MORTIFIED in Classic Quotes

Simple words can express big ideas - learn how great writers to make beautiful sentences with common words.
Quotes from Pride and Prejudice by Jane Austen
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 Current Search - mortified in Pride and Prejudice
1  To this discovery succeeded some others equally mortifying.
Pride and Prejudice By Jane Austen
Get Context   In Chapter 6
2  When she came to that part of the letter in which her family were mentioned in terms of such mortifying, yet merited reproach, her sense of shame was severe.
Pride and Prejudice By Jane Austen
Get Context   In Chapter 36
3  Consoled by this resolution, she was the better able to bear her husband's incivility; though it was very mortifying to know that her neighbours might all see Mr. Bingley, in consequence of it, before they did.
Pride and Prejudice By Jane Austen
Get Context   In Chapter 53
4  The hall, the dining-room, and all its furniture, were examined and praised; and his commendation of everything would have touched Mrs. Bennet's heart, but for the mortifying supposition of his viewing it all as his own future property.
Pride and Prejudice By Jane Austen
Get Context   In Chapter 13
5  Her father had most cruelly mortified her, by what he said of Mr. Darcy's indifference, and she could do nothing but wonder at such a want of penetration, or fear that perhaps, instead of his seeing too little, she might have fancied too much.
Pride and Prejudice By Jane Austen
Get Context   In Chapter 57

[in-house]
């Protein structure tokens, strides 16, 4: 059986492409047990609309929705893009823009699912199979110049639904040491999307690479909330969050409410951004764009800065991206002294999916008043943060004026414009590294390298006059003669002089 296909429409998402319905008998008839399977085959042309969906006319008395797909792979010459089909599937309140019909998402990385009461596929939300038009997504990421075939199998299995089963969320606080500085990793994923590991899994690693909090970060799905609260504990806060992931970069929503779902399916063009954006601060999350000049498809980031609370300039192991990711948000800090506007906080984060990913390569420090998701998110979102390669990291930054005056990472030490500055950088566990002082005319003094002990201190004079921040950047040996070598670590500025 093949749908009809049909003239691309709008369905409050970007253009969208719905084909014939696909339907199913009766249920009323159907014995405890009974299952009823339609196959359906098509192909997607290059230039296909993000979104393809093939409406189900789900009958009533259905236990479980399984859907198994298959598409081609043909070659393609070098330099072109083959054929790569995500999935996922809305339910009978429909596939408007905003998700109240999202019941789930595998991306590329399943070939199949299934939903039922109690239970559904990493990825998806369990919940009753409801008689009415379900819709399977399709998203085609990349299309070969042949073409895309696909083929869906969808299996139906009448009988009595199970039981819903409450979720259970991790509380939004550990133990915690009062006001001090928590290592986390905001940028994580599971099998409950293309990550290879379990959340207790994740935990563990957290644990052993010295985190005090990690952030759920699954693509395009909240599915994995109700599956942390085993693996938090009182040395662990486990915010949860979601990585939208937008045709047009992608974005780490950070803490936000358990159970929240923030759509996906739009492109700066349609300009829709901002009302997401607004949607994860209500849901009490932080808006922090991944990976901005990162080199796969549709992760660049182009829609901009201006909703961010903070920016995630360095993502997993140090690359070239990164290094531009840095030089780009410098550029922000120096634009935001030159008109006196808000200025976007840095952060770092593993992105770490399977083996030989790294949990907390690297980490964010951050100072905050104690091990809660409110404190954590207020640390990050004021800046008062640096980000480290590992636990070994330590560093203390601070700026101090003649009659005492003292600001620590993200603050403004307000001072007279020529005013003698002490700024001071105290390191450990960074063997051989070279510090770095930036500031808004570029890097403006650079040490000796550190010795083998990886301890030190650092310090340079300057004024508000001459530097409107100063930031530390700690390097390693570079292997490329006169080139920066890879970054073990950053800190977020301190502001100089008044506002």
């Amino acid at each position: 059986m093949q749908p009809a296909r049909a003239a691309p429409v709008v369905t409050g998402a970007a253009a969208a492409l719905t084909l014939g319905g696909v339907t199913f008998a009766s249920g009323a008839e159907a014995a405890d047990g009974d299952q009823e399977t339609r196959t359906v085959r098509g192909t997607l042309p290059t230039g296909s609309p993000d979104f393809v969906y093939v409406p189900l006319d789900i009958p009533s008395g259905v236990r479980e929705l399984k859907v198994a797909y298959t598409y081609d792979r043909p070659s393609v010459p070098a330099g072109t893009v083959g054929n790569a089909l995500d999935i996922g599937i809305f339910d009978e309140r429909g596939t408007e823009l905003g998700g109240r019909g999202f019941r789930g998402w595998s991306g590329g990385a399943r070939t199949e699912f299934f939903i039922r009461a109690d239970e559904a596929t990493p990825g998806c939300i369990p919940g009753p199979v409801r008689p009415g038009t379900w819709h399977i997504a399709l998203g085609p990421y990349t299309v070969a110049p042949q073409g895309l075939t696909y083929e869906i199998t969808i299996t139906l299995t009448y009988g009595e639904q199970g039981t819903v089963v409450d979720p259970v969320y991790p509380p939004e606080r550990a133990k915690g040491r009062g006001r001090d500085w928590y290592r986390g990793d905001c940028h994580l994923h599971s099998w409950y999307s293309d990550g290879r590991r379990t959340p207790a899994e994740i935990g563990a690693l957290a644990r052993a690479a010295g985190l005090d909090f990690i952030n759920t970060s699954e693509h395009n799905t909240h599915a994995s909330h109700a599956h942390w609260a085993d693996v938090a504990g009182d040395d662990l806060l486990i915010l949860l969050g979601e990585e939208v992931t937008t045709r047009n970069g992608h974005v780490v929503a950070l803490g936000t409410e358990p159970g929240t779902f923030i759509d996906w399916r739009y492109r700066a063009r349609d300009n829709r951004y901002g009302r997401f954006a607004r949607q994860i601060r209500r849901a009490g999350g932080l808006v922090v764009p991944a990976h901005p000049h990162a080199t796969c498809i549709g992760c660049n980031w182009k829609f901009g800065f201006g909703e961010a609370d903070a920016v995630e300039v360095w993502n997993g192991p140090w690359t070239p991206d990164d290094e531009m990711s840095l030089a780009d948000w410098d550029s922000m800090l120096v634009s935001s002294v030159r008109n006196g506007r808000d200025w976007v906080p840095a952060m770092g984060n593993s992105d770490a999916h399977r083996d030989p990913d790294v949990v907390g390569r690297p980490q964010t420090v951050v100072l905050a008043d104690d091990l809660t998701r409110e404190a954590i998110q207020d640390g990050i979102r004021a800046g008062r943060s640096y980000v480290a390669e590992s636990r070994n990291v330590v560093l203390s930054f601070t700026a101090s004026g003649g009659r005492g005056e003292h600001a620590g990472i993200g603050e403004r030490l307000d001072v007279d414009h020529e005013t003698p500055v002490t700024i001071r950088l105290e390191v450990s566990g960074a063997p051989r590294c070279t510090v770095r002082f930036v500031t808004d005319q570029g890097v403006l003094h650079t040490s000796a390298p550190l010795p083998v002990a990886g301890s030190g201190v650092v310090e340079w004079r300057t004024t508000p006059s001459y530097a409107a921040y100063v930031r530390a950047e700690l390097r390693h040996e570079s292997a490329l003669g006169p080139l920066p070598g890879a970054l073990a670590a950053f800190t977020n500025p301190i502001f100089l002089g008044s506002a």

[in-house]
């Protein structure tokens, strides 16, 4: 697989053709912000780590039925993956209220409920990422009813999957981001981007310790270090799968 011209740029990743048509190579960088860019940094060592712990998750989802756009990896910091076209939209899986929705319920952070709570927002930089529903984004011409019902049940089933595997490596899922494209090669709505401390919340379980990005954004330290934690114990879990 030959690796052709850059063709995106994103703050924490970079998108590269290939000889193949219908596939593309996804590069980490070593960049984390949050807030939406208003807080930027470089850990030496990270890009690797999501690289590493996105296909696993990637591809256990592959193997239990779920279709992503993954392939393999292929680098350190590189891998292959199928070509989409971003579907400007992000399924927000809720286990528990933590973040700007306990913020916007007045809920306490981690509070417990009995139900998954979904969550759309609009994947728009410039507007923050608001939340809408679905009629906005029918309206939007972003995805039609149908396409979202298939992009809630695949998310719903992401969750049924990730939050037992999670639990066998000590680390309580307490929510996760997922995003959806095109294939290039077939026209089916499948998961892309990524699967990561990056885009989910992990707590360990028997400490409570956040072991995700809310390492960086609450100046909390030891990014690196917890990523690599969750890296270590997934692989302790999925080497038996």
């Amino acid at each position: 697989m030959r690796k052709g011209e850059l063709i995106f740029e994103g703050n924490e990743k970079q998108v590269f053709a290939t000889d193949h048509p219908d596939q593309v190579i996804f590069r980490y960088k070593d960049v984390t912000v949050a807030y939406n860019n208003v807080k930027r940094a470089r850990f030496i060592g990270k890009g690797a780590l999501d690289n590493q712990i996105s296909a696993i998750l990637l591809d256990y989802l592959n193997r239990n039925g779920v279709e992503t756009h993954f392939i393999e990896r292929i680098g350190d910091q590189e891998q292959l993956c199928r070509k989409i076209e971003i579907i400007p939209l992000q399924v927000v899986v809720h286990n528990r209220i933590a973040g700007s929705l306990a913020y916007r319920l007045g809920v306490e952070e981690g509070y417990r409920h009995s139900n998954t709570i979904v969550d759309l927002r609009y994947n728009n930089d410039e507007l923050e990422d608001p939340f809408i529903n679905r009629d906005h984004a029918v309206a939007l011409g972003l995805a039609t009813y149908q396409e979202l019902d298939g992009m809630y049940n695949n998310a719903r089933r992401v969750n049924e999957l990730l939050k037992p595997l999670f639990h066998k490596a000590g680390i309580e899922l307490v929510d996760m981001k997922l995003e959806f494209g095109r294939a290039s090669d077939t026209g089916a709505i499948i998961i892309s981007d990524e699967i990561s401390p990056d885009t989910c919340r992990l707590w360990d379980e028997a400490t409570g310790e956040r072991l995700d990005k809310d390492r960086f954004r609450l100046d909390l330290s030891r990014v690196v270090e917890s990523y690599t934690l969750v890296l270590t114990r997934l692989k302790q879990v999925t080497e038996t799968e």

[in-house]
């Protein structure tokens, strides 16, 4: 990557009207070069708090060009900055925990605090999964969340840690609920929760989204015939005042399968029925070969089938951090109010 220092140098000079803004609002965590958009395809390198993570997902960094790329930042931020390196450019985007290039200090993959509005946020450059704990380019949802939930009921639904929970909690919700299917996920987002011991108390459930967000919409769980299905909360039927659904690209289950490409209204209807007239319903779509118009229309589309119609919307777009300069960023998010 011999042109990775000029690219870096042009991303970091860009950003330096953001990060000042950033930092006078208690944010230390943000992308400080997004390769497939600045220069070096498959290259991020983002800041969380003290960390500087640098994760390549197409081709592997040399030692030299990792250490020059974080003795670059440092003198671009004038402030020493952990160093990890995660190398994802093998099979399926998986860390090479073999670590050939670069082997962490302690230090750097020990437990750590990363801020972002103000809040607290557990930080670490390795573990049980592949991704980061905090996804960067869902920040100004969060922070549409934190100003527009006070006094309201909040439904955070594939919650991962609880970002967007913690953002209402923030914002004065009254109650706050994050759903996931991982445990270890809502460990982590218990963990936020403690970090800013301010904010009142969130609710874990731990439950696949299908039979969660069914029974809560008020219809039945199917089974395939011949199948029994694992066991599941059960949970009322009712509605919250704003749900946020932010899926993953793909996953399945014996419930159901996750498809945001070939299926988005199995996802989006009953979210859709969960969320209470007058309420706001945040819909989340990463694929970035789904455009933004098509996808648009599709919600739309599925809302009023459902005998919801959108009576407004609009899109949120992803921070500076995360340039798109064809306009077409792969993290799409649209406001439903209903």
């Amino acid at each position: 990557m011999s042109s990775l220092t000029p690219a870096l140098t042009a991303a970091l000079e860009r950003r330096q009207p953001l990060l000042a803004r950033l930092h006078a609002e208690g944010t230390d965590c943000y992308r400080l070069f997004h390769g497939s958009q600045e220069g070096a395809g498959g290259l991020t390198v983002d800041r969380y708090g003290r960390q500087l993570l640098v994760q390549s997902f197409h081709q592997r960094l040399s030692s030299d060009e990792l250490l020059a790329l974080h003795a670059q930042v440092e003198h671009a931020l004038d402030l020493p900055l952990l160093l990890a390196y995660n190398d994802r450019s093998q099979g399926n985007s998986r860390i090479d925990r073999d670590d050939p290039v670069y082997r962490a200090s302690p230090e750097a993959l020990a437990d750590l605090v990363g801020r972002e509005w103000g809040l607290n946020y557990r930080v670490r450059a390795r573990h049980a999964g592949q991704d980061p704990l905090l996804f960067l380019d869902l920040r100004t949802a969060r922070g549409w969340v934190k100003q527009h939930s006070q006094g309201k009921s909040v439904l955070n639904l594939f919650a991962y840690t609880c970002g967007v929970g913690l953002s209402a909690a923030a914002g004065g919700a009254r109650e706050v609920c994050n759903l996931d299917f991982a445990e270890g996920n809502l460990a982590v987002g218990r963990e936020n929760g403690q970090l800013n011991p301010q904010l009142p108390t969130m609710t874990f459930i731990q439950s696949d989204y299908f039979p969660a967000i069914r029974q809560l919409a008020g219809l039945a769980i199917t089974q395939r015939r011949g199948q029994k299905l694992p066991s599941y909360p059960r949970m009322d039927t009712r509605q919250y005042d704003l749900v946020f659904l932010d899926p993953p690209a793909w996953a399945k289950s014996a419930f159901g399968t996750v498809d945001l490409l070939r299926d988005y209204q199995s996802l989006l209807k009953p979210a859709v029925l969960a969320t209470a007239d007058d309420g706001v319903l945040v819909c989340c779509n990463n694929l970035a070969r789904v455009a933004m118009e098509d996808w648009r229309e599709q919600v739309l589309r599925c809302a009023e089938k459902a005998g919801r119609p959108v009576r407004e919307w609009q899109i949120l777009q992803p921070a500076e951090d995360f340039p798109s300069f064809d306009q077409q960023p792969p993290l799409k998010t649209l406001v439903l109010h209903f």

6  Mary was obliged to mix more with the world, but she could still moralize over every morning visit; and as she was no longer mortified by comparisons between her sisters' beauty and her own, it was suspected by her father that she submitted to the change without much reluctance.
Pride and Prejudice By Jane Austen
Get Context   In Chapter 61
7  Miss Bingley was very deeply mortified by Darcy's marriage; but as she thought it advisable to retain the right of visiting at Pemberley, she dropt all her resentment; was fonder than ever of Georgiana, almost as attentive to Darcy as heretofore, and paid off every arrear of civility to Elizabeth.
Pride and Prejudice By Jane Austen
Get Context   In Chapter 61
8  In this perturbed state of mind, with thoughts that could rest on nothing, she walked on; but it would not do; in half a minute the letter was unfolded again, and collecting herself as well as she could, she again began the mortifying perusal of all that related to Wickham, and commanded herself so far as to examine the meaning of every sentence.
Pride and Prejudice By Jane Austen
Get Context   In Chapter 36